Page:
Cystatin B (CSTB) is an anti-protease frequently mutated in progressive myoclonus epilepsy (EPM1), a devastating degenerative disease. This work shows that rat CSTB is an unstable protein that undergoes structural changes following the interaction with a chaperone, either prokaryotic or eukaryotic. Both the prokaryotic DnaK and eukaryotic HSP70 promote CSTB polymerization. Denaturated CSTB is polymerized by the chaperone alone. Native CSTB monomers are more stable than denatured monomers and require Cu(2+) for chaperone-dependent polymerization. Cu(2+) interacts with at least two conserved histidines, at positions 72 and 95 modifying the structure of native monomeric CSTB. Subsequently, CSTB becomes unstable and readily responds to the addition of DnaK or HSP70, generating polymers. This reaction depends strictly on the presence of this divalent metal ion and on the presence of one cysteine in the protein chain. The cysteine deletion mutant does not polymerize. We propose that Cu(2+) modifies the redox environment of the protein, allowing the oxidation of the cysteine residue of CSTB that triggers polymerization. These polymers are sensitive to reducing agents while polymers obtained from denatured CSTB monomers are DTT resistant. We propose that the Cu(2+)/HSP70 dependent polymers are physiological and functional in eukaryotic cells. Furthermore, while monomeric CSTB has anti-protease function, it seems likely that polymeric CSTB fulfils different function(s).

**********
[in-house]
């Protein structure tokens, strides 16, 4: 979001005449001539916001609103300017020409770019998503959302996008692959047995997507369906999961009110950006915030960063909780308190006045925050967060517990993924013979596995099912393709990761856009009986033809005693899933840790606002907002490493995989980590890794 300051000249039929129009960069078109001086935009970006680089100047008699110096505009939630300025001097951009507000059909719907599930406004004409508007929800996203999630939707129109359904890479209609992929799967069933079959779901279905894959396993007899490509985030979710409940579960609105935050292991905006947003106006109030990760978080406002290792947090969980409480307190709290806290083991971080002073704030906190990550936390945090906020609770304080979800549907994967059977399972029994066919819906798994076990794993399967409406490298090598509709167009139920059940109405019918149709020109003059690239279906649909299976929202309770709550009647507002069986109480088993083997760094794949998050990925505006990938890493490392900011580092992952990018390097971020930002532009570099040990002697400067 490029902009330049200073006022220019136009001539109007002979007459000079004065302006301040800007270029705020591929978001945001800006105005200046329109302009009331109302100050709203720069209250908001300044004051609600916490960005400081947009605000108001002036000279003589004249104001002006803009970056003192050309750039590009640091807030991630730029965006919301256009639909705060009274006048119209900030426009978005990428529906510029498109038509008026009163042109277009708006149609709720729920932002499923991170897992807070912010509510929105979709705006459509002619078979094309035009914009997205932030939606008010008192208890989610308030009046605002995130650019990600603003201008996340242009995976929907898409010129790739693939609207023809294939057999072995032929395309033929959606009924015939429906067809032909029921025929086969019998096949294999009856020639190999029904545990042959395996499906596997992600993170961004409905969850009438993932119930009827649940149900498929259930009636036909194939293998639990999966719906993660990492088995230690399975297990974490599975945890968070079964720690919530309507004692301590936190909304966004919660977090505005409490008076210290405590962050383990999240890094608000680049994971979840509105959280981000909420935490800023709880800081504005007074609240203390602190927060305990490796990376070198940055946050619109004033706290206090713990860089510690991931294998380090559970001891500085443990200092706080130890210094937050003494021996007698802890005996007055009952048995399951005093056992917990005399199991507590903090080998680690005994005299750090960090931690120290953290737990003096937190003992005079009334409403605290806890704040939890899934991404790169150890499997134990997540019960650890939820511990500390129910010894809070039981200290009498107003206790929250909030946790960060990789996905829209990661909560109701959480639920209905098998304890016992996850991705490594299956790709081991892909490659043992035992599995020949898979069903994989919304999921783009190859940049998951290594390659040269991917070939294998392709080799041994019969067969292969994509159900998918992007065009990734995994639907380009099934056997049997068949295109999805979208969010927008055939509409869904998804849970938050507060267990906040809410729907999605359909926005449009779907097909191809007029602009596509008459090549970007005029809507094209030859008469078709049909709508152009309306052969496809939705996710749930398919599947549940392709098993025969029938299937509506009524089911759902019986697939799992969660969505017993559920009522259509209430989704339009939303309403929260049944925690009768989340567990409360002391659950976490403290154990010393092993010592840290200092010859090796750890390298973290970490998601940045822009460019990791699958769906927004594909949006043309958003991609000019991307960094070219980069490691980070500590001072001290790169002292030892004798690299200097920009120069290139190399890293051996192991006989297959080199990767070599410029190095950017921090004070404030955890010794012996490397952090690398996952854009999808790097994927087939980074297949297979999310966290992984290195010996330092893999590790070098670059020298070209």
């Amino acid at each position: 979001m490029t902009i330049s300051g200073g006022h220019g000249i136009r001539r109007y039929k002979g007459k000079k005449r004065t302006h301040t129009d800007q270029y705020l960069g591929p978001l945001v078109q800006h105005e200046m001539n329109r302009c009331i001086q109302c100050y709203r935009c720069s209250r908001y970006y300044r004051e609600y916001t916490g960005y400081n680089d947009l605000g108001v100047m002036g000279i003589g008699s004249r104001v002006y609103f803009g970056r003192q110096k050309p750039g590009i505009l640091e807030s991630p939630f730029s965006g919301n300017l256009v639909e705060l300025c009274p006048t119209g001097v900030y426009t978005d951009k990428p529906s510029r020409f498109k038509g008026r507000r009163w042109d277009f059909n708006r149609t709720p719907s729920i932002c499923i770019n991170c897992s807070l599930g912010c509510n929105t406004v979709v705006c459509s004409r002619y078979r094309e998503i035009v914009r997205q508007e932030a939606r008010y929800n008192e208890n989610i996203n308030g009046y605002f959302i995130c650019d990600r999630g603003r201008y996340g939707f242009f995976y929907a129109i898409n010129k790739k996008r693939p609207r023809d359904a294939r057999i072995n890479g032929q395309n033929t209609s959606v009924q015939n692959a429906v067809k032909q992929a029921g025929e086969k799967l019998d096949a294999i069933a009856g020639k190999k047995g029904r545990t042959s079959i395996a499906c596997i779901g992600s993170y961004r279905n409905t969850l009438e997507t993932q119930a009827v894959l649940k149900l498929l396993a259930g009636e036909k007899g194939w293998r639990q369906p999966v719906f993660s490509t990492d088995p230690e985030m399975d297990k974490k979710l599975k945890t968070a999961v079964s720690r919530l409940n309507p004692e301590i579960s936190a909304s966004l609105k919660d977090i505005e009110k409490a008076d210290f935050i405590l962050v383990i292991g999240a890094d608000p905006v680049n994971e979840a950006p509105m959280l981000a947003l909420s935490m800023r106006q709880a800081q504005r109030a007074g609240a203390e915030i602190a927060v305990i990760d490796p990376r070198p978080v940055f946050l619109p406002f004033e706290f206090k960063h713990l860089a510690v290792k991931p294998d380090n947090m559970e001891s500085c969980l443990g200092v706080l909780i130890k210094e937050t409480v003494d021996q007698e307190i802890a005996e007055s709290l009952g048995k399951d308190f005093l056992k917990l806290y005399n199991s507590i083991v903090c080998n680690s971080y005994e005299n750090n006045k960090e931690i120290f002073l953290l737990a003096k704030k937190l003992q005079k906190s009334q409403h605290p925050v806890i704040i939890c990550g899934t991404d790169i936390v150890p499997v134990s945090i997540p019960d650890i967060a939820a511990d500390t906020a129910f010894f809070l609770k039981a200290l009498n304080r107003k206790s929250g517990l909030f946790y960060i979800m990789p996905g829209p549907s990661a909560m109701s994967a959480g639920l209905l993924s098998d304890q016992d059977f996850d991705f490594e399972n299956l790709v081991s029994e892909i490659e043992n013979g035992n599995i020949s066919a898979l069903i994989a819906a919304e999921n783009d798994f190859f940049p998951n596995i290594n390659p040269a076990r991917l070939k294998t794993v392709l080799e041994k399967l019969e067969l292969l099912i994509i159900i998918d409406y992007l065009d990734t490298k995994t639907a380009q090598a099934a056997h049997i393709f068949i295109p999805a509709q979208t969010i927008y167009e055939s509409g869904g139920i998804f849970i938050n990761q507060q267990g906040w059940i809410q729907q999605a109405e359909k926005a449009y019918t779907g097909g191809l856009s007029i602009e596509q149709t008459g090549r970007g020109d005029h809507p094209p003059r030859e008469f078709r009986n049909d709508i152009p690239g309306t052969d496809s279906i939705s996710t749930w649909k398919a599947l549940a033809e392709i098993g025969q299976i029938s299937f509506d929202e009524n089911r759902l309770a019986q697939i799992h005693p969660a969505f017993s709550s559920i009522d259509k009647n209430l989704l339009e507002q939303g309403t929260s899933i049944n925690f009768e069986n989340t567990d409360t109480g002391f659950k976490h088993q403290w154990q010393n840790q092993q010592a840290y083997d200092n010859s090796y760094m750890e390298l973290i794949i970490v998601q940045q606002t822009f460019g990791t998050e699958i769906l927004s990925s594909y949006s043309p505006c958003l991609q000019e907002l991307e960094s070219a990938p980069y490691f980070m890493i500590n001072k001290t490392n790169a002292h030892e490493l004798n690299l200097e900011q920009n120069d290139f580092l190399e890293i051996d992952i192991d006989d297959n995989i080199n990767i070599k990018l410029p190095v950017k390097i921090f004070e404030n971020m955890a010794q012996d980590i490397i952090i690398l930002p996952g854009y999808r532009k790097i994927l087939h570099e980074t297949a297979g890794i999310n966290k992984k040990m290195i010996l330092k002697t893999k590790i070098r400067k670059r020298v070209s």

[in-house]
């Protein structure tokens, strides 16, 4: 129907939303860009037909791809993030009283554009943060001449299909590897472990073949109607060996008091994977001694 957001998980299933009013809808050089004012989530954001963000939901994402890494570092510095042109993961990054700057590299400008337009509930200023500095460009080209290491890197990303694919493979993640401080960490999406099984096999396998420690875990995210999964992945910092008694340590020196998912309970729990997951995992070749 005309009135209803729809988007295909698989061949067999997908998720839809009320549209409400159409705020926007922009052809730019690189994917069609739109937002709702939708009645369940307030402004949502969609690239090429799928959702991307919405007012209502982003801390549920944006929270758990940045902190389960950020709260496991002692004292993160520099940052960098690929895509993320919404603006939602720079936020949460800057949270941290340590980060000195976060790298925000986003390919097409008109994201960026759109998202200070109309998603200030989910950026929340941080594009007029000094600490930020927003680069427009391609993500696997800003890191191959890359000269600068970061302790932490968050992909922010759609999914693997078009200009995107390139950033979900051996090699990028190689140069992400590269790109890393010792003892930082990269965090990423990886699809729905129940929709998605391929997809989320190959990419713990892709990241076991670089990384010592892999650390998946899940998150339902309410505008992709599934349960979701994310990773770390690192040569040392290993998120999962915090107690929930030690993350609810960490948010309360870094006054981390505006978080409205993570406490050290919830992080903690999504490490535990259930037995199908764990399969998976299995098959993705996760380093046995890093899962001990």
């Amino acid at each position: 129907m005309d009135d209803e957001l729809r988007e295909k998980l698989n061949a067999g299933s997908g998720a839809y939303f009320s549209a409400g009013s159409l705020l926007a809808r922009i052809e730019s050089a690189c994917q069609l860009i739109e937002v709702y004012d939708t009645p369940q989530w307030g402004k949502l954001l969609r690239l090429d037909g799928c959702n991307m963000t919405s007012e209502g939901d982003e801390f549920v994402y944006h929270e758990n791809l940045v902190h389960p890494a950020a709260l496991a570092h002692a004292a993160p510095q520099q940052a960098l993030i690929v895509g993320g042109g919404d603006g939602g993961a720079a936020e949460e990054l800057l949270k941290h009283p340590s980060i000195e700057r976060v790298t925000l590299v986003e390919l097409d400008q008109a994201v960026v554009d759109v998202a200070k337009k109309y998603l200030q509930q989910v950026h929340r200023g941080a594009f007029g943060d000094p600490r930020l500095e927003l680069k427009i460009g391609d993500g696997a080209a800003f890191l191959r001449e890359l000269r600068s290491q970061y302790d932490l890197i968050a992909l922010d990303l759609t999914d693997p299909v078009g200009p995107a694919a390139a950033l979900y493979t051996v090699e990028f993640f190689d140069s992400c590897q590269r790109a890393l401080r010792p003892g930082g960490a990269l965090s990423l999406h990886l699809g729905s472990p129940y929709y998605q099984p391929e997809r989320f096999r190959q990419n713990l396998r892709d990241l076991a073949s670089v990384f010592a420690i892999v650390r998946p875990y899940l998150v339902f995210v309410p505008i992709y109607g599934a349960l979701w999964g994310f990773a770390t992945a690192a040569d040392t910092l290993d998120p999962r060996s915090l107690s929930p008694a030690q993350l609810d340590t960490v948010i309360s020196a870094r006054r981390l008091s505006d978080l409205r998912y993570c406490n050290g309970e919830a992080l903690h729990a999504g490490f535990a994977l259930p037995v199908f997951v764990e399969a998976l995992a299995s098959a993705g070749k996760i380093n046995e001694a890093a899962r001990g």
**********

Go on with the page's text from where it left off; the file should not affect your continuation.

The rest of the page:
Keywords: CSTB polymer; Cystatin B mutant; Cysteine as a redox sensitive sensor; EPM1; Native and denatured CSTB polymer.